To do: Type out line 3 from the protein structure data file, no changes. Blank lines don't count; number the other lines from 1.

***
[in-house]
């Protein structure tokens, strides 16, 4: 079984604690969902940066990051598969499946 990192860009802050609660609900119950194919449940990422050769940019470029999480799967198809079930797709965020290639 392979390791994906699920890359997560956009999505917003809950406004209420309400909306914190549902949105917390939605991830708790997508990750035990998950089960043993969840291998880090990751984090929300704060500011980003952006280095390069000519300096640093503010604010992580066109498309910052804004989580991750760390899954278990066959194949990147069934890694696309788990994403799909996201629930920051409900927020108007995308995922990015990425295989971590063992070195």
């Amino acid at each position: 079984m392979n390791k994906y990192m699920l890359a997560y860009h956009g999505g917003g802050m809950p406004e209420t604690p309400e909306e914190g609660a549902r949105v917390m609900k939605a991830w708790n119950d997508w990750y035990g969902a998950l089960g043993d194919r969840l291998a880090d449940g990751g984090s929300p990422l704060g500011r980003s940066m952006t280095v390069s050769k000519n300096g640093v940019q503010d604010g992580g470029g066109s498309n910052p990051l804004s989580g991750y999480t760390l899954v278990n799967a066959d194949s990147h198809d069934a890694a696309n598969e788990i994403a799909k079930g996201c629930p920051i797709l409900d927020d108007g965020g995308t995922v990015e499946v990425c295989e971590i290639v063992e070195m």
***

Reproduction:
């Amino acid at each position: 079984m392979n390791k994906y990192m699920l890359a997560y860009h956009g999505g917003g802050m809950p406004e209420t604690p309400e909306e914190g609660a549902r949105v917390m609900k939605a991830w708790n119950d997508w990750y035990g969902a998950l089960g043993d194919r969840l291998a880090d449940g990751g984090s929300p990422l704060g500011r980003s940066m952006t280095v390069s050769k000519n300096g640093v940019q503010d604010g992580g470029g066109s498309n910052p990051l804004s989580g991750y999480t760390l899954v278990n799967a066959d194949s990147h198809d069934a890694a696309n598969e788990i994403a799909k079930g996201c629930p920051i797709l409900d927020d108007g965020g995308t995922v990015e499946v990425c295989e971590i290639v063992e070195m």